Jun 18th 2012, 16:35 by G.I. | WASHINGTON
When Federal Reserve officials meet this week, they will despondently confront an economy yet again falling short. Employment growth has flagged. GDP probably grew less than 2% (annualized) in the first half of this year; clouds from Europe, Asia and America’s own “fiscal cliff” darken the second half. The Federal Open Market Committee’s full year forecast of 2.4% to 2.9% looks out of reach.
So what will they do? Much of the street expects some kind of action, a view I share. It would probably come as an extension of “Operation Twist,” the purchase of longer-term bonds in exchange for short or medium bonds already in the Fed’s portfolio. It could stretch this out over a few months or a full year.
This, however, will be fiddling at the edges. What critics say the Fed needs is a wholesale makeover of its goals and methods. Some want the Fed to raise its inflation target. Others would have it adopt a nominal GDP target. Both approaches are intended to induce easier monetary policy that would foster faster growth in employment. At the opposite end of the spectrum, more conservative economists and Republican legislators want to take away the Fed’s responsibility for full employment and have it focus solely on inflation.
Lost in this blizzard of outside advice is the fact that the Fed actually has a new framework of its own. In January it declared that henceforth its long-run target for inflation was 2%. Previously Fed members only stated their long-run preference, which ranged from 1.5% to 2%. It also said it considered its two statutory goals, low inflation and full employment, equally important. Previously, employment was, de facto, subordinate to inflation.
If you haven’t heard more about this, it’s because the Fed has treated the target like an unwanted Christmas gift, still unopened months after the tree has been taken down. The initial announcement was devoid of any hint of radicalism; it didn’t even use the word “target” or spell out the implications of its “balanced” approach to inflation and employment. It felt like the FOMC couldn’t agree on whether it was, or ought to be, a genuine departure. Indeed, the Fed acts as if nothing has changed. Its “appropriate” monetary policy in April yielded forecast inflation of 2% or lower over the next few years. This vindicates critics who say the Fed acts as if 2% is a ceiling, not a target.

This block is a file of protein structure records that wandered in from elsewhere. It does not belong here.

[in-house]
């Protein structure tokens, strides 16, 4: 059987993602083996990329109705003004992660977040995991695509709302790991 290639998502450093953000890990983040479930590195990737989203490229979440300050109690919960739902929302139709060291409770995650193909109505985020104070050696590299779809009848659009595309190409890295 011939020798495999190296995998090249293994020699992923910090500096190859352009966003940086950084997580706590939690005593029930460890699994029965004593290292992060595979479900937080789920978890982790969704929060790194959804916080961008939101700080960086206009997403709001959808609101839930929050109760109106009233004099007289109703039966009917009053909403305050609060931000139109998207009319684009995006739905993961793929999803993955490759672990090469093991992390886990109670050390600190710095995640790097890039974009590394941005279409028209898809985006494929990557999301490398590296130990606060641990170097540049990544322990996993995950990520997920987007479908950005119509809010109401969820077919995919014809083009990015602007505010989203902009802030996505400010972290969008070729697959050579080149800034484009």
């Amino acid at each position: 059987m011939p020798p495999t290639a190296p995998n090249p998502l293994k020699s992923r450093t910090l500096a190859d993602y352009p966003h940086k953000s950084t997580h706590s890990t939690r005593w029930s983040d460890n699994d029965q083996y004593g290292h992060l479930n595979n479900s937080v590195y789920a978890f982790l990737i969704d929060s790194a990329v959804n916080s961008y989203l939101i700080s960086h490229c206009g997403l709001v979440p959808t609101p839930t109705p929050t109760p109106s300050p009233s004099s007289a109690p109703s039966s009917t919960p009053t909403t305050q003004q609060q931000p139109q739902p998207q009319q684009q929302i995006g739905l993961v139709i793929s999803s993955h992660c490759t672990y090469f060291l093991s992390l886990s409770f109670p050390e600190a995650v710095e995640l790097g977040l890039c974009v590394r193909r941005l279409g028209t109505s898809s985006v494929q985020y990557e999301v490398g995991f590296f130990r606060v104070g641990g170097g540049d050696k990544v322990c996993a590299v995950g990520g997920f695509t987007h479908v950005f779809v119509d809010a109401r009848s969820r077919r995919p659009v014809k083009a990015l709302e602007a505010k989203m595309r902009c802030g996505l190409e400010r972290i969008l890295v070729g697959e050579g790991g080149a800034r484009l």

If the Fed were conducting policy based on this new framework, inflation would be centered around 2%. Indeed, if the Fed treated employment and inflation equally, it would likely tolerate inflation above 2% given that it is missing its full employment mandate more than its low inflation mandate. Read the rest of this entry »
The Fed makes its views loud and clear
Jan 28th 2012 | WASHINGTON, DC | from the print edition
Central-bank lending to government serves a valuable, though risky, purpose
Nov 5th 2011 | from the print edition
[Greg Ip] IT CANNOT be pleasant to start a new job with a continent’s fate resting on your shoulders. On November 1st, Mario Draghi’s first day as president of the European Central Bank (ECB), peripheral-government bond yields shot up and stockmarkets sank on fears that Greeks might reject a rescue plan agreed days earlier. On November 3rd, as The Economist went to press, Mr Draghi was presiding over his first policy meeting. Much is riding on what the ECB decides then and in coming weeks because it alone currently has the means to stem the intensifying crisis. It has bought Greek, Portuguese and Irish debt; since early August, it has also purchased Spanish and Italian bonds. But its purchases have been intermittent and begrudging. Without a firm commitment to buy as much as needed to prevent yields on Italian and Spanish bonds rising so high that both countries become insolvent, investors have less incentive to return. The ECB’s reluctance to make such a commitment is understandable: its legal mandate and doctrinal persuasion bar it from directly supporting governments. Yet throughout history central banks have been lenders of last resort to their governments. In 1694 the English monarchy was broke and in need of a loan so that it could wage war with France. A group of financiers agreed to lend the crown £1.2m in return for a partial monopoly on the issue of currency. Thus was born the Bank of England. Read the rest of this entry »